Lowe’s focuses on margin drivers
During the company’s investor conference call Nov. 15, president and CEO Robert Niblock said that customers “remain cautions and continue to rationalize the scope of their projects, or in many cases delay projects until they have better clarity about their personal financial situations, the value of their homes and the overall macroeconomic outlook.”
Niblock said discretionary spending on home improvement projects is still down, and based on a consumer survey, the majority of that spending is expected to be on projects under $500.
The company reported average customer count was up 1.6%, while the average ticket price remained relatively flat at $61.59. Niblock said the company saw strength in categories supporting small projects, including tools and paint, as well as big-ticket items in seasonal living and appliances.
Niblock said extremely warm temperatures also affected sales in August and September, which delayed consumers’ fall lawn and garden plans and caused sales of live goods to suffer. However, as temperatures cooled in October the company experienced better performance in its lawn and landscape and nursery categories as consumers restored their lawns.
During the conference call, the company revealed some of its strategies in increasing margin on seasonal merchandise.
Nick Canter, EVP merchandising, highlighted the company’s efforts in seasonal items such as grills, lawn and garden and air conditioning to leverage more market-specific assortments. The company was able to uniformly meet demand and end the season with very little excess inventory, which reduced the margin impact of seasonal markdowns, he said.
“For both patios and grills, this approach translated to both higher sales and improved margins,” Canter said.
He said the unseasonably warm weather also helped contribute to increased air conditioning sales, reducing the need for end-of-season markdowns.
Canter also pointed to the company’s plan to increase its private-label offering.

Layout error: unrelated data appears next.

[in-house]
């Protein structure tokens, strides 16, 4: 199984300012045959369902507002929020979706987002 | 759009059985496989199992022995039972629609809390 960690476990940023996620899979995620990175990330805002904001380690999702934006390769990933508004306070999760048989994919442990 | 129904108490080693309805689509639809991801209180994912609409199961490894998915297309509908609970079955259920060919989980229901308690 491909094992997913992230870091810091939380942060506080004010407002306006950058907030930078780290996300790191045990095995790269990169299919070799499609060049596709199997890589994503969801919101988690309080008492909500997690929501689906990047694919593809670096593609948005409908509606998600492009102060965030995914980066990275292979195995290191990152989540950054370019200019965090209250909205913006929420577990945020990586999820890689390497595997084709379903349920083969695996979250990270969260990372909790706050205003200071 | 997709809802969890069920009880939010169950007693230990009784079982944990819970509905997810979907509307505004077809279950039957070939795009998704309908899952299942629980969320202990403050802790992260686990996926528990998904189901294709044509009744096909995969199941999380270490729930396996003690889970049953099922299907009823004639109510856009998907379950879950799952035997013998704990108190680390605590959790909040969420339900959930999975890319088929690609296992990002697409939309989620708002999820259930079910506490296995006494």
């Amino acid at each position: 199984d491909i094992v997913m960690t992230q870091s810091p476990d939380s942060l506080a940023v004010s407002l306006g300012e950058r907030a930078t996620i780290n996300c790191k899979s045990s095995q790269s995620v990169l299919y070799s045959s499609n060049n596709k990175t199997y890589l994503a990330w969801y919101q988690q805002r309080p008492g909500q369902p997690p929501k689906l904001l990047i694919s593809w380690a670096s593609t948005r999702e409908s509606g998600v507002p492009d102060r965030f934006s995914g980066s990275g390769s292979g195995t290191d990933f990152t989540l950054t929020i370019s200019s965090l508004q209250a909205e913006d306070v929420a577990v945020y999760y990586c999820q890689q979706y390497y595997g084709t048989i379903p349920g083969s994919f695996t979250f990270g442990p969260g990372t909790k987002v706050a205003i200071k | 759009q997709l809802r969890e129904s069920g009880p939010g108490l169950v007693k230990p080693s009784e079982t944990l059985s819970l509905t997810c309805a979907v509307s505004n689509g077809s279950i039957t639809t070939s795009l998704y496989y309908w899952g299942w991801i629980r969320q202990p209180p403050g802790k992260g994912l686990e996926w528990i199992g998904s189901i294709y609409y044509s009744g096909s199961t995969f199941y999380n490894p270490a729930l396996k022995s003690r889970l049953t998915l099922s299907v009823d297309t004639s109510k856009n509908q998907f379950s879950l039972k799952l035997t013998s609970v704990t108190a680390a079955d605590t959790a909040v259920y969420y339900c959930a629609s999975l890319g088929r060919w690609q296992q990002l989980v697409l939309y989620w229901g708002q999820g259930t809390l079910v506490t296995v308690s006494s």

“We will always be predominantly a house of national brands, but over the next few years we expect to further increase our penetration of privately branded products from approximately 15% to 18%. This strategy will provide great value to our customers while giving us increased opportunity to improve margins,” he said.
In an effort to help increase margins on a local level, the company said it will be implementing a new inventory management system next year called Integrated Planning and Executing, or IP&E.
“IP&E will complement the judgment and the creativity of our merchants by helping them better target the stores within the markets we serve. In simple terms, these tools and processes will help us to get the right product to the right place at the right time even more efficiently and effectively than we do today,” Canter said.
Norandex closes Poughkeepsie branch
Norandex, a leading distributor of exterior housing building products, is consolidating some of its locations and closing its Poughkeepsie, N.Y., branch, according to an article in the Poughkeepsie Journal.
Aspokesperson for the company told the newspaper: “We underwent a restructuring. As a result, we consolidated a few of the branches, and Poughkeepsie was an area where we felt we could serve our customers from Albany, the nearest branch.”
The Poughkeepsie location will close on Dec. 30.
Headquartered in Hudson, Ohio, Norandex distributes exterior siding, windows and doors, as well as decking, skylights, manufactured stone and other building products.
Ex-KB Home CEO sentenced to house arrest
Bruce Karatz, the former chief executive of KB Home, received a sentence of five years probation for his conviction on charges relating to backdating stock options, according to an article in the New York Times .Eight months of the sentence must be served at home with an electronic monitoring bracelet.
The sentence, handed down Nov. 10 by a federal judge in Los Angeles, was a stunning defeat for federal prosecutors, who recommended six and a half years in prison. The government stated in a sentencing memorandum that home detention in the defendant’s “24-room Bel-Air mansion” would suggest “a two-tiered criminal justice system, one for the affluent … and a second for ordinary citizens.”
This did not go over well with Judge Otis D. Wright II, who described the memo’s language as “inflammatory,” adding: “To invite public ridicule and scorn on this institution, I think, is unspeakable.”
Wright also ordered Karatz to pay a $1 million fine and perform 2,000 hours of community service. His sentence followed the U.S. probation office’s sentencing recommendation.
Karatz, who led KB Home from 1986 to 2006, originally faced 20 felony counts. Prosecutors claimed he made more than $6 million by manipulating backdated stock options and then lying about it in regulatory filings
The executive’s defense attorneys countered that Karatz never intentionally violated any securities laws and handled his options the same way that hundreds of other companies did.